- An information security policy exists and has been approved by an appropriate level of executive management.
- Procedures exist and are followed to authenticate both internal and external system users to support the existence of transactions.
- Procedures exist and are followed to maintain the effectiveness of authentication and access mechanisms, e.g., regular password changes.
- A control process exists and is followed to periodically review and confirm access rights.
- Appropriate controls—including firewalls, intrusion detection and vulnerability assessments—exist and are used to prevent unauthorized access via public networks.
- System infrastructure—including firewalls, routers, switches, network operating systems, servers and other related devices—is properly configured to prevent unauthorized access.
- Procedures related to timely action for requesting, establishing, issuing, suspending and closing user accounts exist and are followed.
- Controls related to appropriate segregation of duties over requesting and granting access to systems and data exist and are followed.
- Access to facilities is restricted to authorized personnel and requires appropriate identification and authentication.
Operations – This area is primarily concerned with controls surrounding backup and recovery, third-party security and problem and incident management. Controls directly affect the continuity of operations and breaches.
Typical operational controls include the following:
- Management has implemented a strategy for cyclical data and program backup.
- Information restoration is periodically tested.
- A disaster recovery plan covering all aspects of the organization has been documented and implemented.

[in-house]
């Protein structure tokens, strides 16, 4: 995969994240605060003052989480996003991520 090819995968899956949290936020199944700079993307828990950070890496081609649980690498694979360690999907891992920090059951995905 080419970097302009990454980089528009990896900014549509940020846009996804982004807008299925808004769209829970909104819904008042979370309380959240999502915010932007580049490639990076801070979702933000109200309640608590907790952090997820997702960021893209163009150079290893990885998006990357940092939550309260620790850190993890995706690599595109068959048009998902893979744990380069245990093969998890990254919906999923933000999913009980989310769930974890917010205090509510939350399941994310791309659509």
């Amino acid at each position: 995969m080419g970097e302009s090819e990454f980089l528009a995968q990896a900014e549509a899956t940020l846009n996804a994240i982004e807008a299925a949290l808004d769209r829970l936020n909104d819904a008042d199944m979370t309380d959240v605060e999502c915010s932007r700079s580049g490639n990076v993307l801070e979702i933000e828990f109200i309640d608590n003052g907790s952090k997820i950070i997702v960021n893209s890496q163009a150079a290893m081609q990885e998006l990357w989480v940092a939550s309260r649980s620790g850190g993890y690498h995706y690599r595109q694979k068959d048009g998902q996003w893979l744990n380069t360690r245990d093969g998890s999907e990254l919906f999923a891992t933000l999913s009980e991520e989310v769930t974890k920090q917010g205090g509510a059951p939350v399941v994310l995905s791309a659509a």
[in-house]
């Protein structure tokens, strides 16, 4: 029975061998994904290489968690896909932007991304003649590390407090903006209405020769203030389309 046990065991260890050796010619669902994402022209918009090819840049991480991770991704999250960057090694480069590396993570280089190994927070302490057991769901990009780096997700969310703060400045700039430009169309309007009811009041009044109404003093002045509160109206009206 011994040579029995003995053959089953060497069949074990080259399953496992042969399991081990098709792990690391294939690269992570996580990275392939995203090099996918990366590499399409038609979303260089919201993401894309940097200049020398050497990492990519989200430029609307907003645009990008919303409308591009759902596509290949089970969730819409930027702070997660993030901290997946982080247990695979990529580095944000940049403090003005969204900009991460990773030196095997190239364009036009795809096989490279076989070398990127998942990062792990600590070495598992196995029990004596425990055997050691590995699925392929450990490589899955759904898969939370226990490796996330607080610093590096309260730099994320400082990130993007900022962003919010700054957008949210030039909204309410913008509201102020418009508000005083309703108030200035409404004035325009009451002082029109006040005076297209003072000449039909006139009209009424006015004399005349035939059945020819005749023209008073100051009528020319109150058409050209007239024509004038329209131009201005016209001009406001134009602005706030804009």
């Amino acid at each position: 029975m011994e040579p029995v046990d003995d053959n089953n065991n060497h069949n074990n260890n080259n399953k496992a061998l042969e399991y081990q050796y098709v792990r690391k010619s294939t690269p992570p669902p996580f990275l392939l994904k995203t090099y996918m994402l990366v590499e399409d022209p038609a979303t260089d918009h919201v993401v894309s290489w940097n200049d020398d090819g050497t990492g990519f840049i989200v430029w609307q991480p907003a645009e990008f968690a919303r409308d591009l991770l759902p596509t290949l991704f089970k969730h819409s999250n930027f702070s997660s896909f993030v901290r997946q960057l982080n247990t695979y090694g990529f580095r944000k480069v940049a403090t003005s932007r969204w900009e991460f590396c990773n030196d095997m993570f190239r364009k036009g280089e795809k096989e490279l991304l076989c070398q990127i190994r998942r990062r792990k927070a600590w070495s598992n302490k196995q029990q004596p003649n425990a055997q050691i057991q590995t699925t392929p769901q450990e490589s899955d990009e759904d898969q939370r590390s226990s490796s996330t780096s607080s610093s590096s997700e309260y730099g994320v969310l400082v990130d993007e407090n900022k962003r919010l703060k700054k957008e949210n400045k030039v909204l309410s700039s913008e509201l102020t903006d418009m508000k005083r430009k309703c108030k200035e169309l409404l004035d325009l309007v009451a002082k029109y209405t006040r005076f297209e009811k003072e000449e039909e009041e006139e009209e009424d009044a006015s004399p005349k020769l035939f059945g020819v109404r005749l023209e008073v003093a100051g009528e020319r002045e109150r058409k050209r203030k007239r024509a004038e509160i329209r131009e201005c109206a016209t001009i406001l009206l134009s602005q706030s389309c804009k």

- Service levels are defined and managed to support financial reporting system requirements.
- Third-party service contracts address the risks, security controls and procedures for information systems and networks in the contract between the parties.
- IT management has defined and implemented an incident and problem management system so data integrity and access control incidents are recorded, analyzed, resolved in a timely manner and reported to management.
- The problem management system provides adequate audit trail facilities, which allow tracing from problem or incident to underlying cause.
- A security incident response process exists to support timely response and investigation of unauthorized activities.
- Management has established and follows documented standard procedures for IT operations, including job scheduling and monitoring and responding to security and processing integrity events.
You also should review how well you know the IT environment; only technical areas that affect the different areas of the ITGC should be considered from a financial statement impact perspective. These may include:
- Network layers
- Database management systems
- Operating systems
Depending on the size and complexity of the client’s IT environment, only selected technical areas may be applicable.
IT procedures and controls play an important role in how we look at financial statement auditing. It’s imperative to look at these controls and their impact on the way we audit.